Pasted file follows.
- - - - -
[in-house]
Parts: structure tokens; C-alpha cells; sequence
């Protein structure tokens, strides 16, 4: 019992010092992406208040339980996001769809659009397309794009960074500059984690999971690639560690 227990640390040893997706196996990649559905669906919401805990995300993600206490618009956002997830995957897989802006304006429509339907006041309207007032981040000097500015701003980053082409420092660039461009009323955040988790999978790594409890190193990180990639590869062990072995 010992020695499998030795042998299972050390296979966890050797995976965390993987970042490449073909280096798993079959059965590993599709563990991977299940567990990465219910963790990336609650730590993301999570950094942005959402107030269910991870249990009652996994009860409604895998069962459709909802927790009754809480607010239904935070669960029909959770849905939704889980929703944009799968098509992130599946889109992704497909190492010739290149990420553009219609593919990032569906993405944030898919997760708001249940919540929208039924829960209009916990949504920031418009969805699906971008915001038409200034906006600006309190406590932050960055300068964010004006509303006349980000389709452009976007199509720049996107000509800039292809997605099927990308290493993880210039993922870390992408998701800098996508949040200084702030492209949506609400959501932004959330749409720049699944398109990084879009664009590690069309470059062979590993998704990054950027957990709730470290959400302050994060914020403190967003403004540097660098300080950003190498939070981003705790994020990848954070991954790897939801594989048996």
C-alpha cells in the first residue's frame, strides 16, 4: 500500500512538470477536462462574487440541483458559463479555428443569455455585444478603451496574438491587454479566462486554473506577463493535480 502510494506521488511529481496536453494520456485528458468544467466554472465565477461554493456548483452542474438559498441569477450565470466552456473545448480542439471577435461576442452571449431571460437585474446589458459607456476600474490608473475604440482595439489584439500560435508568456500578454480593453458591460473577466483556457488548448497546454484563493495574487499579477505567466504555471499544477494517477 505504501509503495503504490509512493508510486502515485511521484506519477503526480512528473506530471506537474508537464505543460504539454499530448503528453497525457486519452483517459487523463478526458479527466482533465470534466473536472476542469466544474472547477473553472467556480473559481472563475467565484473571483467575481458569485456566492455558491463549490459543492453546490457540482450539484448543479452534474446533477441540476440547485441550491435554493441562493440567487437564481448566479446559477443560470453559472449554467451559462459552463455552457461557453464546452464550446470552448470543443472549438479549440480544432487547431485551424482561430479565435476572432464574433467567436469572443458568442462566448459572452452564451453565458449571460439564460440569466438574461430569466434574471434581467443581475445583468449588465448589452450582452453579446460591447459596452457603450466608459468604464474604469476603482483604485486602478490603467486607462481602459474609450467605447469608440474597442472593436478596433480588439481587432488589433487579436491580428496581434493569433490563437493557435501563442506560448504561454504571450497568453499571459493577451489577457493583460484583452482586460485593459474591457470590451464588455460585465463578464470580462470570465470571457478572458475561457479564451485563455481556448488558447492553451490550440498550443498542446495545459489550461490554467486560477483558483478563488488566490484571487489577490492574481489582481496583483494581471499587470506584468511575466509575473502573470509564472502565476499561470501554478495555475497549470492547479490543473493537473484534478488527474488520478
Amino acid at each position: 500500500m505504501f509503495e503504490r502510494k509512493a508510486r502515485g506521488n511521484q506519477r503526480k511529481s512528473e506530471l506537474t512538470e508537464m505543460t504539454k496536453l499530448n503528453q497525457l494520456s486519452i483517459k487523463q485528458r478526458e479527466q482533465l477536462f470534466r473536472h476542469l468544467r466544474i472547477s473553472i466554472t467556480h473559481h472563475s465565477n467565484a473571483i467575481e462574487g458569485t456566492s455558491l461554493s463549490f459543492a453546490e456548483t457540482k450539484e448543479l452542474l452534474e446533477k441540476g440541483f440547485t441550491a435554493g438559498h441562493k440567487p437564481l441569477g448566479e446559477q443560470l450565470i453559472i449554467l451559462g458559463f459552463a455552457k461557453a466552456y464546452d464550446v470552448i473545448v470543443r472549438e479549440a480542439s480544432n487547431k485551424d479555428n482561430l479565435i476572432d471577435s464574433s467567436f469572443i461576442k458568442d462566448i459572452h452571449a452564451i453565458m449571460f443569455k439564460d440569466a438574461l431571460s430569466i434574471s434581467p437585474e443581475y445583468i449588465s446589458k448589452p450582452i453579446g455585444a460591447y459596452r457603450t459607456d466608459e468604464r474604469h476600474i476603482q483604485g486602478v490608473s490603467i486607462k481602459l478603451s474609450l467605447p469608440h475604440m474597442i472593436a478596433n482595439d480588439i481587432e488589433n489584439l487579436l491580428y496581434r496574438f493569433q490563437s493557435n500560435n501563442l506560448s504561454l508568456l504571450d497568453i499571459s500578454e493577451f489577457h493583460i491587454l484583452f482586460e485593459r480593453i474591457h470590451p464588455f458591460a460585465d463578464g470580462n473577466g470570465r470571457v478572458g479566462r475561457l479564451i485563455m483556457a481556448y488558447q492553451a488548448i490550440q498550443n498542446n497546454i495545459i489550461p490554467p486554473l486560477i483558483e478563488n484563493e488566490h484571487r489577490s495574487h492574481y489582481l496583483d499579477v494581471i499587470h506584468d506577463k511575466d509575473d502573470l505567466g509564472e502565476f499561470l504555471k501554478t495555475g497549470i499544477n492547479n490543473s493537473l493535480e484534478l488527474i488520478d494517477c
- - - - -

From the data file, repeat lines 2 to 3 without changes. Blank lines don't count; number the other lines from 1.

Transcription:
Parts: structure tokens; C-alpha cells; sequence
């Protein structure tokens, strides 16, 4: 019992010092992406208040339980996001769809659009397309794009960074500059984690999971690639560690 227990640390040893997706196996990649559905669906919401805990995300993600206490618009956002997830995957897989802006304006429509339907006041309207007032981040000097500015701003980053082409420092660039461009009323955040988790999978790594409890190193990180990639590869062990072995 010992020695499998030795042998299972050390296979966890050797995976965390993987970042490449073909280096798993079959059965590993599709563990991977299940567990990465219910963790990336609650730590993301999570950094942005959402107030269910991870249990009652996994009860409604895998069962459709909802927790009754809480607010239904935070669960029909959770849905939704889980929703944009799968098509992130599946889109992704497909190492010739290149990420553009219609593919990032569906993405944030898919997760708001249940919540929208039924829960209009916990949504920031418009969805699906971008915001038409200034906006600006309190406590932050960055300068964010004006509303006349980000389709452009976007199509720049996107000509800039292809997605099927990308290493993880210039993922870390992408998701800098996508949040200084702030492209949506609400959501932004959330749409720049699944398109990084879009664009590690069309470059062979590993998704990054950027957990709730470290959400302050994060914020403190967003403004540097660098300080950003190498939070981003705790994020990848954070991954790897939801594989048996």